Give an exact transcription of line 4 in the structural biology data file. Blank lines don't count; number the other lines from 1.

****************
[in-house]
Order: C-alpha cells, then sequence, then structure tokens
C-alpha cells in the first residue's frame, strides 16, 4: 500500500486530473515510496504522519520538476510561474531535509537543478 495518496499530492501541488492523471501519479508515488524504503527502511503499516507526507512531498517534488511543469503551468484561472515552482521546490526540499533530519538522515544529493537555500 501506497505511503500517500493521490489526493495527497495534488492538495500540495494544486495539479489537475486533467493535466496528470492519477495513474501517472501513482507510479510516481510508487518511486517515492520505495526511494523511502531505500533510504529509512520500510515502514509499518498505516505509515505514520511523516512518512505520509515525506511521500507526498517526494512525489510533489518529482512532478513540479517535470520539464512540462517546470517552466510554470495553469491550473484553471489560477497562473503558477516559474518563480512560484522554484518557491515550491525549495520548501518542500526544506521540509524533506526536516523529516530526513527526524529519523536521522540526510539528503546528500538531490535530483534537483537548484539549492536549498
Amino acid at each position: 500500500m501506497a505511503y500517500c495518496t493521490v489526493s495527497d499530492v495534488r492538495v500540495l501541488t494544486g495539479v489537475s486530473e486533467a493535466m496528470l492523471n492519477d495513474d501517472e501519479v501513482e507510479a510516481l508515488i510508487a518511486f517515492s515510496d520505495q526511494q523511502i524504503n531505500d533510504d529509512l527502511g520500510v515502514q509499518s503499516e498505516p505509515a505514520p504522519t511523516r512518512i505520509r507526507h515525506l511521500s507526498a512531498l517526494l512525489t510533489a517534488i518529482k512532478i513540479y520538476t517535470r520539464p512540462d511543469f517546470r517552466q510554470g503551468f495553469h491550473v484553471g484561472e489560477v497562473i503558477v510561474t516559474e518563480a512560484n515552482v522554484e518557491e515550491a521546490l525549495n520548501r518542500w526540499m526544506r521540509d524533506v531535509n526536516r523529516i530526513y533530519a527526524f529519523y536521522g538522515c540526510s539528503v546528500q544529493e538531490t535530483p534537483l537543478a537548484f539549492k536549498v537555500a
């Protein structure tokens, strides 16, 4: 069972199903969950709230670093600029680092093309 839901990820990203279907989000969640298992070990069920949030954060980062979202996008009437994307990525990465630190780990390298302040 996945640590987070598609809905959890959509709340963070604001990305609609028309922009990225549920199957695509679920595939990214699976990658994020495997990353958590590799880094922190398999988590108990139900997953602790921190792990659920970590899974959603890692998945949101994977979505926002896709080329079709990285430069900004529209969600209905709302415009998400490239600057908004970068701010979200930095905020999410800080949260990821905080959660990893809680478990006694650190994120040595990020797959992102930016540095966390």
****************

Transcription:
Amino acid at each position: 500500500m501506497a505511503y500517500c495518496t493521490v489526493s495527497d499530492v495534488r492538495v500540495l501541488t494544486g495539479v489537475s486530473e486533467a493535466m496528470l492523471n492519477d495513474d501517472e501519479v501513482e507510479a510516481l508515488i510508487a518511486f517515492s515510496d520505495q526511494q523511502i524504503n531505500d533510504d529509512l527502511g520500510v515502514q509499518s503499516e498505516p505509515a505514520p504522519t511523516r512518512i505520509r507526507h515525506l511521500s507526498a512531498l517526494l512525489t510533489a517534488i518529482k512532478i513540479y520538476t517535470r520539464p512540462d511543469f517546470r517552466q510554470g503551468f495553469h491550473v484553471g484561472e489560477v497562473i503558477v510561474t516559474e518563480a512560484n515552482v522554484e518557491e515550491a521546490l525549495n520548501r518542500w526540499m526544506r521540509d524533506v531535509n526536516r523529516i530526513y533530519a527526524f529519523y536521522g538522515c540526510s539528503v546528500q544529493e538531490t535530483p534537483l537543478a537548484f539549492k536549498v537555500a